VerificationStep has the following shape:

    code: 'formatValidation',
    label: 'Format validation',
    labelPending: 'Validating format',
    subSteps: [
        code: 'getTransactionId',
        label: 'Get transaction ID',
        labelPending: 'Getting transaction ID',
        parentStep: 'formatValidation'


This will run the verification of a certificate. The function is asynchronous.

const certificateVerification = await certificate.verify(({code, label, status, errorMessage}) => {
    console.log('Sub step update:', code, label, status);
console.log(`Verification was a ${certificateVerification.status}:`, certificateVerification.message);


  • ({code, label, status, errorMessage}) => {} (Function): callback function called whenever a substep status has changed. The callback parameter has 4 properties:
    • code: substep code
    • label: readable label of the substep
    • status: substep status (success, failure, starting)
    • errorMessage: error message (optional)


The final verification status:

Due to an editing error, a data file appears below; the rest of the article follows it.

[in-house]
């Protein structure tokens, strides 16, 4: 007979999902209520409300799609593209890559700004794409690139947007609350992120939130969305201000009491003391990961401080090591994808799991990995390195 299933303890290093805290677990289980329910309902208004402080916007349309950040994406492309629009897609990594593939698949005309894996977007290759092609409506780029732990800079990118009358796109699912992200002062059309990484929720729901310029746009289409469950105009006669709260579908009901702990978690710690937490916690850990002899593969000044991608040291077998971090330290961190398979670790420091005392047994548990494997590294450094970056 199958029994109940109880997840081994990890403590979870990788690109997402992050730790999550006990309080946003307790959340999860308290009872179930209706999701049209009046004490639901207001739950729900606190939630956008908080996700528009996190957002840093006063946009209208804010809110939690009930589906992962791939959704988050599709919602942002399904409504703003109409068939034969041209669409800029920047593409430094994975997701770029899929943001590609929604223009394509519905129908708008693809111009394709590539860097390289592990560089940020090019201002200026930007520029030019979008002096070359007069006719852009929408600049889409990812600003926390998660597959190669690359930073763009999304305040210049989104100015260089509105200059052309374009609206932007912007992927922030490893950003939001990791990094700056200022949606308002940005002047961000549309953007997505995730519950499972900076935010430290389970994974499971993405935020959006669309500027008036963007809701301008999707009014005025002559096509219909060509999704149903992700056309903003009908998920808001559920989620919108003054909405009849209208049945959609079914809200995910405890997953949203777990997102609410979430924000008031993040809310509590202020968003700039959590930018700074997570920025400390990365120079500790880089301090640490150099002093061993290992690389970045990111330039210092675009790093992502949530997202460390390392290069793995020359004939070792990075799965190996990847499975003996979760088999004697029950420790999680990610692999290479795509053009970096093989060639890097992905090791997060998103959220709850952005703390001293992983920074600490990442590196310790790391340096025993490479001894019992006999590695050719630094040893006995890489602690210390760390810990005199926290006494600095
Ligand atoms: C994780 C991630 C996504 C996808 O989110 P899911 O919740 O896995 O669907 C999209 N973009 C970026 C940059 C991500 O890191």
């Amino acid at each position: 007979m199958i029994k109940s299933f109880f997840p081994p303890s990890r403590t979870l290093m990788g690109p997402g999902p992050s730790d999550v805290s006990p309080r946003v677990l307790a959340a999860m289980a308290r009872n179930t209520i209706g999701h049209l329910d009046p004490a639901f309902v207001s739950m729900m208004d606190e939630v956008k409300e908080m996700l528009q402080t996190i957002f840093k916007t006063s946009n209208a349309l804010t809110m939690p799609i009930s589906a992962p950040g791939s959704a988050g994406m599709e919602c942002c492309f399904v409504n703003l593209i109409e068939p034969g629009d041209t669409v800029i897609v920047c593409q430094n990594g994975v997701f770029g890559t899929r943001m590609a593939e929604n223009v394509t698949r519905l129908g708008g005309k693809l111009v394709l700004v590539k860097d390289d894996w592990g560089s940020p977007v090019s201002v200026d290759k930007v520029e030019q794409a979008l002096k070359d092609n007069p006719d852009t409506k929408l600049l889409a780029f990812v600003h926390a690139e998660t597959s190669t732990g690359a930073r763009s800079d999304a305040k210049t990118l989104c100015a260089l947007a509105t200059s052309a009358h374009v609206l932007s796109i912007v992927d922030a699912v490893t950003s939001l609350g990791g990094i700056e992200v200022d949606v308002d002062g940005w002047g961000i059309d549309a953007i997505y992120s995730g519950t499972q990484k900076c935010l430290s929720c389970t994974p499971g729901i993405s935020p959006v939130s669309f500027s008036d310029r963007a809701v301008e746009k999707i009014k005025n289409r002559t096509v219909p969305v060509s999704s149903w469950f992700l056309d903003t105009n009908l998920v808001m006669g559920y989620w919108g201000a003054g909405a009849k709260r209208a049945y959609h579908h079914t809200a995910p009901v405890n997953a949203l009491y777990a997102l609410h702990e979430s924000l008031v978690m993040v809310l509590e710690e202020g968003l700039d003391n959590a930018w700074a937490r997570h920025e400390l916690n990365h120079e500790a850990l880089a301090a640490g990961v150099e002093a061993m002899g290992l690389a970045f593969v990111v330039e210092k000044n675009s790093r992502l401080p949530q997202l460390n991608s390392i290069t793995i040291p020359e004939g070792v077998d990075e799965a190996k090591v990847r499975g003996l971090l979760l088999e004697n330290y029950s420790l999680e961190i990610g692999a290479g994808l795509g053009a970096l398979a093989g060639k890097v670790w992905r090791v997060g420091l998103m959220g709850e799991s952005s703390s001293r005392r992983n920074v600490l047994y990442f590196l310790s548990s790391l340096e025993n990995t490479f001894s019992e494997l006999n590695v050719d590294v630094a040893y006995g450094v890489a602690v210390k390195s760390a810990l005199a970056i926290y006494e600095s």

{ code, status, message }
  • code: code of the final step (final)
  • status: final verification status (success, failure)
  • message string | Object: status message. It is internationalized and in case of failure it returns the error message of the failed step. When an object, it takes the following shape:
    • label: Main label of the final step
    • description: further details about the issuance
    • linkText: translation provided for a link text towards the transaction

Shape of the returned object can be checked here: https://github.com/blockchain-certificates/cert-verifier-js/blob/master/src/data/i18n.json#L41


Several constants are being exposed:

import { BLOCKCHAINS, STEPS, SUB_STEPS, CERTIFICATE_VERSIONS, VERIFICATION_STATUSES } from '@blockcerts/cert-verifier-js-v1-legacy';


The exposed function getSupportedLanguages() returns an array of language codes supported by the library.

import { getSupportedLanguages } from '@blockcerts/cert-verifier-js-v1-legacy';
getSupportedLanguages(); // ['en-US', 'es-ES', 'mt', ...]

You can use the codes for the locale option.

Please note that while we are working to add new languages, any new translation is welcome through forking & PR.


As of v4.1.0, customers of this library have the ability to provide a set of blockchain explorers that will be used to retrieve the transaction data used for storing a Blockerts on a blockchain, through the explorerAPIs option key.